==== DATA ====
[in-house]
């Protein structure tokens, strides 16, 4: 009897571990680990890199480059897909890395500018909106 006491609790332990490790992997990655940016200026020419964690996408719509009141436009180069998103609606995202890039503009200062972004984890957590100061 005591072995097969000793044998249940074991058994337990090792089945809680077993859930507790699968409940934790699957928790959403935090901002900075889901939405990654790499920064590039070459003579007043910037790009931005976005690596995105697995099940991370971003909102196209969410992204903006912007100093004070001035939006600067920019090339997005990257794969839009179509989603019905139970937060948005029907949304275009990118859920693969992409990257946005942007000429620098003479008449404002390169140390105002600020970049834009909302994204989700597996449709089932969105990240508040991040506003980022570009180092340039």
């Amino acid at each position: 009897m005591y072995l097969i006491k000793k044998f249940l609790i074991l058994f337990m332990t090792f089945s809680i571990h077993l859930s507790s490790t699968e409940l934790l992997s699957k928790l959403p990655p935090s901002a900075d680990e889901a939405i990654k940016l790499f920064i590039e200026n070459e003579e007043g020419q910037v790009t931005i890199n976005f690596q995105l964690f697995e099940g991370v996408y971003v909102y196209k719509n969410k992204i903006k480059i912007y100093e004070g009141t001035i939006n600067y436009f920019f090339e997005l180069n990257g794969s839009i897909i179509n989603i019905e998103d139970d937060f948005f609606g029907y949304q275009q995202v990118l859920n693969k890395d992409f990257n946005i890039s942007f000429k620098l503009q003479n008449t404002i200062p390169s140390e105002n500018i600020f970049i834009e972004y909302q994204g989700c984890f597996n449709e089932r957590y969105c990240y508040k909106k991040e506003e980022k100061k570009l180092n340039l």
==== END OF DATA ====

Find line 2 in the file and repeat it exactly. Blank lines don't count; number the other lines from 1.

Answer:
């Protein structure tokens, strides 16, 4: 009897571990680990890199480059897909890395500018909106 006491609790332990490790992997990655940016200026020419964690996408719509009141436009180069998103609606995202890039503009200062972004984890957590100061 005591072995097969000793044998249940074991058994337990090792089945809680077993859930507790699968409940934790699957928790959403935090901002900075889901939405990654790499920064590039070459003579007043910037790009931005976005690596995105697995099940991370971003909102196209969410992204903006912007100093004070001035939006600067920019090339997005990257794969839009179509989603019905139970937060948005029907949304275009990118859920693969992409990257946005942007000429620098003479008449404002390169140390105002600020970049834009909302994204989700597996449709089932969105990240508040991040506003980022570009180092340039």